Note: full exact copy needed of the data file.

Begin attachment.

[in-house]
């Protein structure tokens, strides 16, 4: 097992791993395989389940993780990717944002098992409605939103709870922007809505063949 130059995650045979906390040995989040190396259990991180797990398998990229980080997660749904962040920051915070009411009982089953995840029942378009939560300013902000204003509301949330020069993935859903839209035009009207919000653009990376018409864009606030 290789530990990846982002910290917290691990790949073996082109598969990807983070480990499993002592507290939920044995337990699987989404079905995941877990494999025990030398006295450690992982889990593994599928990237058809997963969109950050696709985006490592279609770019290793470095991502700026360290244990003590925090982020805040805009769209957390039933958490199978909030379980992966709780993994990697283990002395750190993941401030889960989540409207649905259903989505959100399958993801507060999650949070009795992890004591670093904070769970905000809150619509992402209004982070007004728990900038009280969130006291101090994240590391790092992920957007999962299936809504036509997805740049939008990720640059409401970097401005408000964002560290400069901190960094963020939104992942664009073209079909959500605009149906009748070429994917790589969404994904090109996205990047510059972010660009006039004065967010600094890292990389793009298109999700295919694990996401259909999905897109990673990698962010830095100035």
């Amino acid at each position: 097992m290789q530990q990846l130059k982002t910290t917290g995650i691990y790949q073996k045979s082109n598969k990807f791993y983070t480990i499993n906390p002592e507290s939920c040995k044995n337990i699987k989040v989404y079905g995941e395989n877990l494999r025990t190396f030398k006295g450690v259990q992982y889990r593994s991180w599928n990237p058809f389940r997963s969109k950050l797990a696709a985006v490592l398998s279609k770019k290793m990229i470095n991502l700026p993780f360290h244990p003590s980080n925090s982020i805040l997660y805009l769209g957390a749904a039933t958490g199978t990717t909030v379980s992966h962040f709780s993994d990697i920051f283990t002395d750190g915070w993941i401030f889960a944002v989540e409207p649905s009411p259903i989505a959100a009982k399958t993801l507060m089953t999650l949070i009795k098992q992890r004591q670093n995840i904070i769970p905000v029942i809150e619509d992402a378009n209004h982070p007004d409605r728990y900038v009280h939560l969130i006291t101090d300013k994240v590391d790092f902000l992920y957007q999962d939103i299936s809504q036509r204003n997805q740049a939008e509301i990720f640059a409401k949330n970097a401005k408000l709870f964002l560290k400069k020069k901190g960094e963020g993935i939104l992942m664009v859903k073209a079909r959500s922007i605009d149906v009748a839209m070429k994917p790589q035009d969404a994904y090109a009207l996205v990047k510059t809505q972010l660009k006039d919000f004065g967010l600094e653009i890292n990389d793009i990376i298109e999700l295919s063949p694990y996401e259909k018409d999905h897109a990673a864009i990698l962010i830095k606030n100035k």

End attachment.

[in-house]
């Protein structure tokens, strides 16, 4: 097992791993395989389940993780990717944002098992409605939103709870922007809505063949 130059995650045979906390040995989040190396259990991180797990398998990229980080997660749904962040920051915070009411009982089953995840029942378009939560300013902000204003509301949330020069993935859903839209035009009207919000653009990376018409864009606030 290789530990990846982002910290917290691990790949073996082109598969990807983070480990499993002592507290939920044995337990699987989404079905995941877990494999025990030398006295450690992982889990593994599928990237058809997963969109950050696709985006490592279609770019290793470095991502700026360290244990003590925090982020805040805009769209957390039933958490199978909030379980992966709780993994990697283990002395750190993941401030889960989540409207649905259903989505959100399958993801507060999650949070009795992890004591670093904070769970905000809150619509992402209004982070007004728990900038009280969130006291101090994240590391790092992920957007999962299936809504036509997805740049939008990720640059409401970097401005408000964002560290400069901190960094963020939104992942664009073209079909959500605009149906009748070429994917790589969404994904090109996205990047510059972010660009006039004065967010600094890292990389793009298109999700295919694990996401259909999905897109990673990698962010830095100035």
């Amino acid at each position: 097992m290789q530990q990846l130059k982002t910290t917290g995650i691990y790949q073996k045979s082109n598969k990807f791993y983070t480990i499993n906390p002592e507290s939920c040995k044995n337990i699987k989040v989404y079905g995941e395989n877990l494999r025990t190396f030398k006295g450690v259990q992982y889990r593994s991180w599928n990237p058809f389940r997963s969109k950050l797990a696709a985006v490592l398998s279609k770019k290793m990229i470095n991502l700026p993780f360290h244990p003590s980080n925090s982020i805040l997660y805009l769209g957390a749904a039933t958490g199978t990717t909030v379980s992966h962040f709780s993994d990697i920051f283990t002395d750190g915070w993941i401030f889960a944002v989540e409207p649905s009411p259903i989505a959100a009982k399958t993801l507060m089953t999650l949070i009795k098992q992890r004591q670093n995840i904070i769970p905000v029942i809150e619509d992402a378009n209004h982070p007004d409605r728990y900038v009280h939560l969130i006291t101090d300013k994240v590391d790092f902000l992920y957007q999962d939103i299936s809504q036509r204003n997805q740049a939008e509301i990720f640059a409401k949330n970097a401005k408000l709870f964002l560290k400069k020069k901190g960094e963020g993935i939104l992942m664009v859903k073209a079909r959500s922007i605009d149906v009748a839209m070429k994917p790589q035009d969404a994904y090109a009207l996205v990047k510059t809505q972010l660009k006039d919000f004065g967010l600094e653009i890292n990389d793009i990376i298109e999700l295919s063949p694990y996401e259909k018409d999905h897109a990673a864009i990698l962010i830095k606030n100035k």